Basically, for the money spent, trout and catfish purchased from large producers East of here are among the cheapest and best deals TPDW can get for fish to put in its urban fisheries program, unlike a lot of their programs, one which I believe is more of a genuine success than a public relations one.
Bass are expensive to produce, difficult to grow and manage in city ponds, and are quickly and easily removed from the fishery anyway. Not the best choice for urban fisheries. Catfish and trout can be purchased "ready to catch" for cheap from large farms and provide for a good alternative to be used in a "put and take" type fishery.
Or put like this, even a fairly well stocked and managed bass pond will be quickly "fished out" if more than about ten or twenty pounds of bass per acre are removed annually. In most cases the bass can be caught and removed about as fast as they get big enough to bite a hook, yielding the 10 pounds of catch or so per acre per year. Say twenty or so half pounders.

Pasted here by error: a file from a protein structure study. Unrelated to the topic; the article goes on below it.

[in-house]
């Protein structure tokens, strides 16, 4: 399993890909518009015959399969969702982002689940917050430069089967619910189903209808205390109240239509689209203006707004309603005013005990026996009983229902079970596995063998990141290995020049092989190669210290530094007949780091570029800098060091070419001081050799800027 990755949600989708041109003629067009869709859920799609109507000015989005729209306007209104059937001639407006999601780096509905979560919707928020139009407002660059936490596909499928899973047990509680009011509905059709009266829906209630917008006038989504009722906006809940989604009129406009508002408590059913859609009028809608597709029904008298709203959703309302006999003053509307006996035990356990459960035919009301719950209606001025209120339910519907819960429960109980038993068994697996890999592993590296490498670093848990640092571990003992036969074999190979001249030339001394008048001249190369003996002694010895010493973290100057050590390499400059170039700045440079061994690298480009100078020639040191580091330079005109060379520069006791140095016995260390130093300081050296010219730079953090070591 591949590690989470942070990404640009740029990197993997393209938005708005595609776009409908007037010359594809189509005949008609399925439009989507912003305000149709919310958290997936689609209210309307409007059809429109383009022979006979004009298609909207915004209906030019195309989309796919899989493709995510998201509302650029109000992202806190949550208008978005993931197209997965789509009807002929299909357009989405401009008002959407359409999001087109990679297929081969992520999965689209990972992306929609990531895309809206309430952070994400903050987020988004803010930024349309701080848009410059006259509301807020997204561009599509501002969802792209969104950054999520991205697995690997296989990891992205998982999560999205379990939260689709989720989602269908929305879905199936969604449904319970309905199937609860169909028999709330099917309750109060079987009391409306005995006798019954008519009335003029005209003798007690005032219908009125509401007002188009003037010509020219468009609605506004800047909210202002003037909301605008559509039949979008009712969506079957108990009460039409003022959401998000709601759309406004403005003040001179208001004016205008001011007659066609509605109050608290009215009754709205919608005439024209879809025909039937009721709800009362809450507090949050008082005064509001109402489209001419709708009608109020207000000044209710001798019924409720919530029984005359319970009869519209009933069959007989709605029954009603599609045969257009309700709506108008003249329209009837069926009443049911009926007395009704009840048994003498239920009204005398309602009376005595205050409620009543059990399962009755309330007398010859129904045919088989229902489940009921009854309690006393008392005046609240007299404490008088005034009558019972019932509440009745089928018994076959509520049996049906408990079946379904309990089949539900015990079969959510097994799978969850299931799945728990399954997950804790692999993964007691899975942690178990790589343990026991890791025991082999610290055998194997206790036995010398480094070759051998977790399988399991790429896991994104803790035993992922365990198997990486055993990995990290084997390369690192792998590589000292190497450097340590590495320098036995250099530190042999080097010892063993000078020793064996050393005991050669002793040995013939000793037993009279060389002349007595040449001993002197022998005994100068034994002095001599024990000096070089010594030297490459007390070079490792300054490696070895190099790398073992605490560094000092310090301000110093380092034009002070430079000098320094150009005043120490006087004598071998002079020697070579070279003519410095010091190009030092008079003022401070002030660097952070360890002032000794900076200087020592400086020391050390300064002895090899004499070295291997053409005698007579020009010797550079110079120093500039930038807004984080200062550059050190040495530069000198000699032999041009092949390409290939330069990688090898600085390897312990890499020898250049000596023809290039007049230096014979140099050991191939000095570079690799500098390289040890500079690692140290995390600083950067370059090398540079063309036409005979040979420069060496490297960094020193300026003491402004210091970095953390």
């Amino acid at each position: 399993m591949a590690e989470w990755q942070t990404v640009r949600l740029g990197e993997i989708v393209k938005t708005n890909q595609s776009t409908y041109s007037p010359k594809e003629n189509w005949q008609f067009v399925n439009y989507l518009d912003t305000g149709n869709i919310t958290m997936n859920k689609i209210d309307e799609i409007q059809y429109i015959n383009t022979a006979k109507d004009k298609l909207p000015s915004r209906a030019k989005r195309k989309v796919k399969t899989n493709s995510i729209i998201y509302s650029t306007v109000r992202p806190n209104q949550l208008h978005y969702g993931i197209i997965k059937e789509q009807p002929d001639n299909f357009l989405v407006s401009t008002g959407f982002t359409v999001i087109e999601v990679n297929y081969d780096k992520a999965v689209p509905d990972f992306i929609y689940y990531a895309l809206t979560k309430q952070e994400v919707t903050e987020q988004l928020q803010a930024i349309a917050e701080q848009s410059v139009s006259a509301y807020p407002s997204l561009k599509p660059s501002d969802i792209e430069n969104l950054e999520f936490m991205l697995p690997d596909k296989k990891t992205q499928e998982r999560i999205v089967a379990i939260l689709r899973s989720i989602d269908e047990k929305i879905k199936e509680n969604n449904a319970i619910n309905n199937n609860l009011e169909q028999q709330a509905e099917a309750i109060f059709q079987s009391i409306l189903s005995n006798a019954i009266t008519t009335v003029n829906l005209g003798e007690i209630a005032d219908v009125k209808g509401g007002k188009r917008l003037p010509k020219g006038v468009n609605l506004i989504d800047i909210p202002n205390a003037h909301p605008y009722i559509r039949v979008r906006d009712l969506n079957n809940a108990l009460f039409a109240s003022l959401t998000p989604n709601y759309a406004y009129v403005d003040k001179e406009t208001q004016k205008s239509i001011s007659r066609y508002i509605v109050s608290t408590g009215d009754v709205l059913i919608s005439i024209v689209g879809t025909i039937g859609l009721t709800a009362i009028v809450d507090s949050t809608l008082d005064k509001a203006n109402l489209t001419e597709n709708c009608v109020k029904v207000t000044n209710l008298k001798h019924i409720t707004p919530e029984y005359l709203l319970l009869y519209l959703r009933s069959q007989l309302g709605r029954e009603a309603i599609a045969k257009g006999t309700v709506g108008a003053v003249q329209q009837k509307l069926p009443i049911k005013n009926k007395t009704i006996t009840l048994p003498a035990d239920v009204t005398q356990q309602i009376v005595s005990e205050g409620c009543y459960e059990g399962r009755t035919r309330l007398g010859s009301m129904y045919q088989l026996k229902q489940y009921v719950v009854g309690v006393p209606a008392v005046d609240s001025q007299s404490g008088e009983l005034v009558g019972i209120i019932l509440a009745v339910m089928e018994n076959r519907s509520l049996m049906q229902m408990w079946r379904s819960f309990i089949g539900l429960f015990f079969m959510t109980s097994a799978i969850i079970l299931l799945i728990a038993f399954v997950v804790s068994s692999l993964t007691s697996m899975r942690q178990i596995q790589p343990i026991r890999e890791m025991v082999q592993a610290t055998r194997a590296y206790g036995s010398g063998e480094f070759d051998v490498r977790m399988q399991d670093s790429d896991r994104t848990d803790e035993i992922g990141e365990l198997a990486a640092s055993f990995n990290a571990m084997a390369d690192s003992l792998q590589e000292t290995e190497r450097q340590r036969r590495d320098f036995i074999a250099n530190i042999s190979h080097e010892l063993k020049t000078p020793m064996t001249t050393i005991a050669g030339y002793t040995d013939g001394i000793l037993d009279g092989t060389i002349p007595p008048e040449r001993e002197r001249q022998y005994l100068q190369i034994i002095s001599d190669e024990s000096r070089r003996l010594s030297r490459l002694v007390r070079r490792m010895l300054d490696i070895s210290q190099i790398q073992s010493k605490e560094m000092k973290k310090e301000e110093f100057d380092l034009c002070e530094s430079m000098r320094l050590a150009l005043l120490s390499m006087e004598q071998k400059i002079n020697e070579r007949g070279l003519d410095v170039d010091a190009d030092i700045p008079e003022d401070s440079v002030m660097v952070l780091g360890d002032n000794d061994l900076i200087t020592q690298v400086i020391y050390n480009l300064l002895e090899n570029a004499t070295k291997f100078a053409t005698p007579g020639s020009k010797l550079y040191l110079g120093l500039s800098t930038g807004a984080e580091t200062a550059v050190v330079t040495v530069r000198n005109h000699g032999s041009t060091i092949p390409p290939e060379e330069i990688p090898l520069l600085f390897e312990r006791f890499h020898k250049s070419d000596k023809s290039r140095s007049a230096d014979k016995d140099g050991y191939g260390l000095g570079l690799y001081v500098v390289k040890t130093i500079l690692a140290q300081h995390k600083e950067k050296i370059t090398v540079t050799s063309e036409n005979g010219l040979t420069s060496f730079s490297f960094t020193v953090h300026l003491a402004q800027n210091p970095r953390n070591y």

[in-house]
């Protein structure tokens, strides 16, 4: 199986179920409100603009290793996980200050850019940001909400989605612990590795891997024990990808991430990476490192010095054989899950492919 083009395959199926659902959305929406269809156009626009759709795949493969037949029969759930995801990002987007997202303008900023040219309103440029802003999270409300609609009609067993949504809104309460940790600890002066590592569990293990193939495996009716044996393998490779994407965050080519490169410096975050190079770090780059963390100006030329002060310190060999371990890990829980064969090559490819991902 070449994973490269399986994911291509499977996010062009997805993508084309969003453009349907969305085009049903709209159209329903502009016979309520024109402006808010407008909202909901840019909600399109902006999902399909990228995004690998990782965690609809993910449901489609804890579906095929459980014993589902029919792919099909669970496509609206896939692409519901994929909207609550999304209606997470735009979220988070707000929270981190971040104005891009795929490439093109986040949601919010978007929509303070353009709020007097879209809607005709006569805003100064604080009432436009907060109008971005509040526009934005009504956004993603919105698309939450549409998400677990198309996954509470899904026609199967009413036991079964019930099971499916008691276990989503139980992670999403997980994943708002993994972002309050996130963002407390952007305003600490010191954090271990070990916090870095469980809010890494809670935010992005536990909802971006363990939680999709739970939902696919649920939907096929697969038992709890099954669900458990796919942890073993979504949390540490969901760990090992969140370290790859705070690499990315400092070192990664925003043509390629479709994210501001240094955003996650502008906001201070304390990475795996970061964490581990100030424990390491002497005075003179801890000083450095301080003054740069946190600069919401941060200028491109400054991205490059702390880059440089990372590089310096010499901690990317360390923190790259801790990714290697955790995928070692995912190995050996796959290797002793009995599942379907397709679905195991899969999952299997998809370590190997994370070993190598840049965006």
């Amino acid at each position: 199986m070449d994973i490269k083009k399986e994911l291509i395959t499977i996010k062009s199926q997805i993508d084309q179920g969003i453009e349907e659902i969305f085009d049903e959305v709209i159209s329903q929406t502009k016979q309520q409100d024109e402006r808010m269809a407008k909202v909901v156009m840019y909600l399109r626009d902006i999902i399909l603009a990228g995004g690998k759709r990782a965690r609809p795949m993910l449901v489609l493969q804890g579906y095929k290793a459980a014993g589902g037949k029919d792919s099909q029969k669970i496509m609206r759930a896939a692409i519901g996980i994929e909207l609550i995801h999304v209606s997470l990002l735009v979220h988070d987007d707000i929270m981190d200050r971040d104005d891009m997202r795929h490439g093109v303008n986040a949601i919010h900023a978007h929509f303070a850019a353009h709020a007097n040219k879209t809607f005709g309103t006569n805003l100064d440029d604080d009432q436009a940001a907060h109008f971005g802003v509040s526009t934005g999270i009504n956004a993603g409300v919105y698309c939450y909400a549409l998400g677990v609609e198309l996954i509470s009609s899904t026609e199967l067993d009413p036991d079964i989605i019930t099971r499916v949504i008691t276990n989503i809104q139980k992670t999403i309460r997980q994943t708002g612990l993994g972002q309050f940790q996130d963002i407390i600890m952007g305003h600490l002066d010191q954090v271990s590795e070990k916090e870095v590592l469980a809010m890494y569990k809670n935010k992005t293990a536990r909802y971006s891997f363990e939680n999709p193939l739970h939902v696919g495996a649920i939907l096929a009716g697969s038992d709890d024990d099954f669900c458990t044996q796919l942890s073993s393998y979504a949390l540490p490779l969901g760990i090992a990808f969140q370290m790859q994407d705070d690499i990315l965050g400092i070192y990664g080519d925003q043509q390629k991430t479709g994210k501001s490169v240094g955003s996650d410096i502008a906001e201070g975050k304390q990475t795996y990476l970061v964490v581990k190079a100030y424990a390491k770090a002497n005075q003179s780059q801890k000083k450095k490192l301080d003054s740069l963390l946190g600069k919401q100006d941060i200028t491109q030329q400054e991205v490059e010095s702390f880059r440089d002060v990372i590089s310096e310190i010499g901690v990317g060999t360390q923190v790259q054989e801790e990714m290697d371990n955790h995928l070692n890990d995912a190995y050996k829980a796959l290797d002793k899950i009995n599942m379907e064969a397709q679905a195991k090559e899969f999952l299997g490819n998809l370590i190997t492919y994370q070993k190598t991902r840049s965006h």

In one day for not much money, an urban pond can be stocked with a few thousand pounds of trout and provide a lot of fishing activity for a good period of time before they are all caught out. Generally the state stocks 1/3 pound (three count) trout most of the time. In some ponds these may grow to several pounds before being caught.
Basically the same deal for catfish.
And price structure.....maybe they get trout for around $2.75 or $3/lb. catfish for around $1.50 or so. I got no idea on their fingerling production cost, but know by the pound, even 1/3 or half pound bass are costly. More like $20 to $50 a pound.
For the money, trout and catfish are darn good deals for urban ponds.